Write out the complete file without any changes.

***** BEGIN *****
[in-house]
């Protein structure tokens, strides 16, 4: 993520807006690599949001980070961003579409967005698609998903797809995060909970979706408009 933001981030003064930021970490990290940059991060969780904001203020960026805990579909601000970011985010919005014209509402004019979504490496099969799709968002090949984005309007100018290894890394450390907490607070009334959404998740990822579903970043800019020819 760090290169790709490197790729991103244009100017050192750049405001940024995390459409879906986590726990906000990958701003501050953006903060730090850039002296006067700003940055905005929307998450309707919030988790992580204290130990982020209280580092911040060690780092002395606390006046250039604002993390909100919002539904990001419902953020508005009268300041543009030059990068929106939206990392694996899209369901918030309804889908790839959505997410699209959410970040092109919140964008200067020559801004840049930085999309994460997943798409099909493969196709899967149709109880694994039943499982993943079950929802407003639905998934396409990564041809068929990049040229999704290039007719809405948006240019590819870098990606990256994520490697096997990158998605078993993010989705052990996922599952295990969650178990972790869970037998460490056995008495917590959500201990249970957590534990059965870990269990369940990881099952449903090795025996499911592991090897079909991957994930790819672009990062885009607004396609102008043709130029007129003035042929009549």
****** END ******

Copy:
[in-house]
């Protein structure tokens, strides 16, 4: 993520807006690599949001980070961003579409967005698609998903797809995060909970979706408009 933001981030003064930021970490990290940059991060969780904001203020960026805990579909601000970011985010919005014209509402004019979504490496099969799709968002090949984005309007100018290894890394450390907490607070009334959404998740990822579903970043800019020819 760090290169790709490197790729991103244009100017050192750049405001940024995390459409879906986590726990906000990958701003501050953006903060730090850039002296006067700003940055905005929307998450309707919030988790992580204290130990982020209280580092911040060690780092002395606390006046250039604002993390909100919002539904990001419902953020508005009268300041543009030059990068929106939206990392694996899209369901918030309804889908790839959505997410699209959410970040092109919140964008200067020559801004840049930085999309994460997943798409099909493969196709899967149709109880694994039943499982993943079950929802407003639905998934396409990564041809068929990049040229999704290039007719809405948006240019590819870098990606990256994520490697096997990158998605078993993010989705052990996922599952295990969650178990972790869970037998460490056995008495917590959500201990249970957590534990059965870990269990369940990881099952449903090795025996499911592991090897079909991957994930790819672009990062885009607004396609102008043709130029007129003035042929009549």